Minority shareholders angry with the conduct of their company have limited rights of redress other than to sell their shares for whatever price they can get. One of the few weapons at their disposal is the minority oppression action which empowers the Court to issue buy-out orders (at a price set by the Court) where the minority has been unfairly prejudiced by the majority. This power is contained in Section 111 of the Bermuda Companies Act, 1981 and its English equivalent is Section 994 of the English Companies Act, 2006.

There are few instances of successful minority oppression actions even against private companies. Against listed companies, the number of successful petitions drops to zero.

This is why the 2015 first instance decision in Annuity Re -v- Kingboard [2015] SC (Bda) 76 Comm created a stir. It was the first known case anywhere of a minority oppression petition succeeding against a listed company. The Bermuda Supreme Court (Bermuda’s first instance court) had ordered that minority shareholders could sell their shares at a price to be set by the Bermuda Courts rather than the market price on the exchange. More importantly, the Bermuda Supreme Court had ruled that a company had a duty to negotiate with its minority shareholders about operational issues which impacted the minority.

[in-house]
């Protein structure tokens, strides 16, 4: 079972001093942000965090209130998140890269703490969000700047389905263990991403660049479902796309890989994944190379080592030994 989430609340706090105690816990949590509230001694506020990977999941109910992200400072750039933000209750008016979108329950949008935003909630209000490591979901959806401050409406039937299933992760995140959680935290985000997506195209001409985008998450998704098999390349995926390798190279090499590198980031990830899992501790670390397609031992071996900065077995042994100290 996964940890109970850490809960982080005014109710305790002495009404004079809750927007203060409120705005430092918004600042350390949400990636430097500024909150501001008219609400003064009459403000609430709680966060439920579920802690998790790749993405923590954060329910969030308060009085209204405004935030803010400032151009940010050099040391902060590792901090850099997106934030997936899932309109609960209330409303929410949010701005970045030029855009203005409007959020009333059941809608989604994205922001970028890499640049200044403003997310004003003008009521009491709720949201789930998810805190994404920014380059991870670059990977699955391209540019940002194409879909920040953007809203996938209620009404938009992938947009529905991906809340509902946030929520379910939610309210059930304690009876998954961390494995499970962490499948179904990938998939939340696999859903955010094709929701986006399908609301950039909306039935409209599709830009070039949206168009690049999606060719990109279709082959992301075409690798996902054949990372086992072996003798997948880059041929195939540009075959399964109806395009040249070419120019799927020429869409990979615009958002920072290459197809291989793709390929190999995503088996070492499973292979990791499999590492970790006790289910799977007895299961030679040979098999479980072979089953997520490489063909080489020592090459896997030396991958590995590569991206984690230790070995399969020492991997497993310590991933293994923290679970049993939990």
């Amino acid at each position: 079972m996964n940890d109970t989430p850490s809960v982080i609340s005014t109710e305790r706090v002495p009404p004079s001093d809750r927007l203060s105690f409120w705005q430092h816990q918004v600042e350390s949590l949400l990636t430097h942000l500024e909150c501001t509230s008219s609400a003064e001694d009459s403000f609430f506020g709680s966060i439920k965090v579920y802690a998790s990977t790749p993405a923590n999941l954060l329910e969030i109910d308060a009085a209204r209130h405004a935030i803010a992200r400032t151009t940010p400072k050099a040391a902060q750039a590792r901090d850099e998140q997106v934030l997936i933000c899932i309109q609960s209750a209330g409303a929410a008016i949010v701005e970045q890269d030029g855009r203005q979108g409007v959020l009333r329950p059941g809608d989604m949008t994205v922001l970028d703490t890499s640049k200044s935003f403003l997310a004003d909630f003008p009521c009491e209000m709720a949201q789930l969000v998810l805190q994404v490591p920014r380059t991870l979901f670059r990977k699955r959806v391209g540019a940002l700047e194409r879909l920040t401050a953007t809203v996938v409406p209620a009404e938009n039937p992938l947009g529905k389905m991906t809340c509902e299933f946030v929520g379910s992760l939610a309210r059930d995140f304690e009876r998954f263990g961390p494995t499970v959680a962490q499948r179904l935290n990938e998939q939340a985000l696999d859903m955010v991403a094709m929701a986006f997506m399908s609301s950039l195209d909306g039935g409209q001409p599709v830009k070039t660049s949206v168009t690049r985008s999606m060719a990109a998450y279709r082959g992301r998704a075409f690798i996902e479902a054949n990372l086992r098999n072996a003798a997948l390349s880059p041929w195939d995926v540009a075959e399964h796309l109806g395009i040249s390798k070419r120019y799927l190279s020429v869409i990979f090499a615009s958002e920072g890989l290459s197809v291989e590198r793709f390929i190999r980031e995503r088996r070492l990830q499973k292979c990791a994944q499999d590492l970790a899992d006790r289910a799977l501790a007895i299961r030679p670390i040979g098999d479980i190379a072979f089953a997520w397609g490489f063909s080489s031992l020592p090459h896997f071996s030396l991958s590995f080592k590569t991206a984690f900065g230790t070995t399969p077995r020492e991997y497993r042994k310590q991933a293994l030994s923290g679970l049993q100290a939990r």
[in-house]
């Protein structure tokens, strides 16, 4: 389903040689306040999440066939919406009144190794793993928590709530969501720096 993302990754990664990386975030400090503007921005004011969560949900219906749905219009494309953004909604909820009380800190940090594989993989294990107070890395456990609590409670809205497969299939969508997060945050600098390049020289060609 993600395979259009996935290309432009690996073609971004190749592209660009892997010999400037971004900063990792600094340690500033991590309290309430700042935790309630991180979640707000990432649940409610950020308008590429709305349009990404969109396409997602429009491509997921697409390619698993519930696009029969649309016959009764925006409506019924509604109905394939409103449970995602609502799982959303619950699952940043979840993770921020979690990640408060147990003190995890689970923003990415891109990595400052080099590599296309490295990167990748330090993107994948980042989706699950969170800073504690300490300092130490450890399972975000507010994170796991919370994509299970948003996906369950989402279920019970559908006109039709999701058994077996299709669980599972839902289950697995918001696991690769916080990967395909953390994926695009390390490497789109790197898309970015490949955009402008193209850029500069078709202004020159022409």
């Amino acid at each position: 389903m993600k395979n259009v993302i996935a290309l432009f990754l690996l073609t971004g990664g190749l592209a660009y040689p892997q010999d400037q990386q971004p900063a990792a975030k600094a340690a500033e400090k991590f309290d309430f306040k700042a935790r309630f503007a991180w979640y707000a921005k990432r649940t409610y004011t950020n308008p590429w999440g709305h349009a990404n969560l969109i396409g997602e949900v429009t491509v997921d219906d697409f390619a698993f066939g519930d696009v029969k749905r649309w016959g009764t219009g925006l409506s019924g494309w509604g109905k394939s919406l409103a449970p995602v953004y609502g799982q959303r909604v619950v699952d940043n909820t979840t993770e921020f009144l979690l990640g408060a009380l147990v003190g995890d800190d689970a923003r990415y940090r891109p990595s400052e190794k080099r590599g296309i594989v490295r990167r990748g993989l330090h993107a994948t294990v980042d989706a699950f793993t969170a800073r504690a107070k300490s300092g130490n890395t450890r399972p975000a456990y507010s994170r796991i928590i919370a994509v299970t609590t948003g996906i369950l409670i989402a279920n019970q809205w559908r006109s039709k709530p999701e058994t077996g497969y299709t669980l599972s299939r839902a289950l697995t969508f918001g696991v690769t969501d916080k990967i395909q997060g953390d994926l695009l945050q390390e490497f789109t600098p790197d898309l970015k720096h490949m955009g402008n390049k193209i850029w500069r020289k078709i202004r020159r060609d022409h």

Legal commentators were right to suggest that the decision represented a potential shift in power dynamics. Activist investors were invited to sharpen their spreadsheets:

Kingboard provides encouragement to sophisticated, activist investors who are looking for a means of further shifting the balance of power in their direction, particularly those professionally engaged in the investment business.”1

This shift in power dynamics has however proved a false dawn. The Bermuda Court of Appeal has overturned the decision in Kingboard and reasserted traditional notions of a company’s relationship with shareholders.

1Butterworths Journal of International Banking and Finance Law, Issue 3, March 2016.

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